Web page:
The word Mobbing in German annoys a lot of English speakers, who see it as a false anglicism. On the legal aspects I can recommend a wonderful book by Maga Petra Smutny, Richterin des Landesgerichts für Zivilrechtsachen in Vienna and Dr. Herbert Hopf, Hofrat des Obersten Gerichtshofs: Ausgemobbt! Wirksame Reaktionen gegen Mobbing (for links see below). It’s a book written for the person on the Vienna omnibus, but by well-informed judges.
The equivalent English terms are (workplace) bullying, harassment and (employee) abuse.
According to the book, Mobbing is an artificial word (Kunstwort) taken from the English (to mob = umringen / attackieren), but in the last instance from the Latin (vulgus mobile = aufgewiegelte Volksmenge). It was first used in a scientific sense in the 1950s, by Konrad Lorenz, referring to a group attack of geese on a single fox.
In the 1960s and 1970s, the Swedish doctor Peter-Paul Heinemann applied the term to human conduct, group violence among children. And in the 1980s and 1990s, Heinz Leymann, in Sweden, applied it to adult working life, referring to an escalating type of conflict in the workplace.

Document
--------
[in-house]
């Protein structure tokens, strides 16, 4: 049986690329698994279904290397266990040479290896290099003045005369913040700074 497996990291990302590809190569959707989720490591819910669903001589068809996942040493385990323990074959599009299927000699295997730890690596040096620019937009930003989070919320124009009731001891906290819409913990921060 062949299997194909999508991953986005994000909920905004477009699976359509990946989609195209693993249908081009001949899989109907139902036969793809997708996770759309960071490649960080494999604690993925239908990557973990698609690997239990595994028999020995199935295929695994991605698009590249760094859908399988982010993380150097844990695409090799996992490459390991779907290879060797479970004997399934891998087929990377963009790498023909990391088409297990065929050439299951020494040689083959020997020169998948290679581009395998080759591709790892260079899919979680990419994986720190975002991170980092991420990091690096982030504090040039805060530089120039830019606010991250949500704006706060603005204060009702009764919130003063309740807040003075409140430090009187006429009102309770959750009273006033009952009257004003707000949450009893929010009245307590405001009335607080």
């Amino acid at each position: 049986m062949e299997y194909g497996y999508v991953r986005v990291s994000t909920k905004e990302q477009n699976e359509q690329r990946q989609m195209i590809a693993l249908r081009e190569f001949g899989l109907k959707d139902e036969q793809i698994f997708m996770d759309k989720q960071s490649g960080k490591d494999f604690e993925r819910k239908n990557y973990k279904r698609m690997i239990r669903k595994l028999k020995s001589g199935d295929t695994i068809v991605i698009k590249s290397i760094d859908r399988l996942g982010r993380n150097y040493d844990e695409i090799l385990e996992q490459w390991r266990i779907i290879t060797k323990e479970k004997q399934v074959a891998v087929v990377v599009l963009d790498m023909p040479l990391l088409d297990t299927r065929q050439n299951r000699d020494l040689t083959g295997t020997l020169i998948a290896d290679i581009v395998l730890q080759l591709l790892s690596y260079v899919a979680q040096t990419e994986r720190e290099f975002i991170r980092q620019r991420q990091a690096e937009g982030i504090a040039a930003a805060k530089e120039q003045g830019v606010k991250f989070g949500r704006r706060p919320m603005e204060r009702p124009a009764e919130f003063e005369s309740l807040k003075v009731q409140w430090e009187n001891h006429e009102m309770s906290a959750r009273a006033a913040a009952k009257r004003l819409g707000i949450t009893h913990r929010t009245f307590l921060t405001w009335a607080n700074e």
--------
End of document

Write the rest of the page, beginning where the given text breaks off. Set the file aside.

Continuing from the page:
Certain elements of Mobbing can be agreed on: it can originate from one person or a group. It is characterised by unequal power structures: boss against employee, group against individual. It is systematic. There must be a certain frequency and duration. The aim is to isolate and finally exclude the bullied person.
Smutny and Hopf cite a large number of cases and legal sources in German and Austrian law, and give advice for individuals.
In the German American Law Journal Blog, from the land where men are men and churches, drugstores and beer joints abound, in Prayer for Relief: Mobbing, Clemens rather pooh-poohs all this:
Relief for some such conduct should be sought in a church, drugstore or beer joint, but some perceive mobbing as so hurtful that they seek refuge in the law.
He refers to a ‘current discussion on legal boards’ which holds that ‘mobbing does not constitute a defined cause of action’. There is no tort of mobbing. That seems to be the case in Germany and Austria too. There doesn’t seem to be any one constellation that constitutes or defines the phenomenon.
One problem is that even if one tells a bullied or harassed individual to go for help elsewhere (but I think U.S. law does help the harassed), what solution is this for the company where this behaviour is escalating?
Here’s something about workplace bullying in the USA.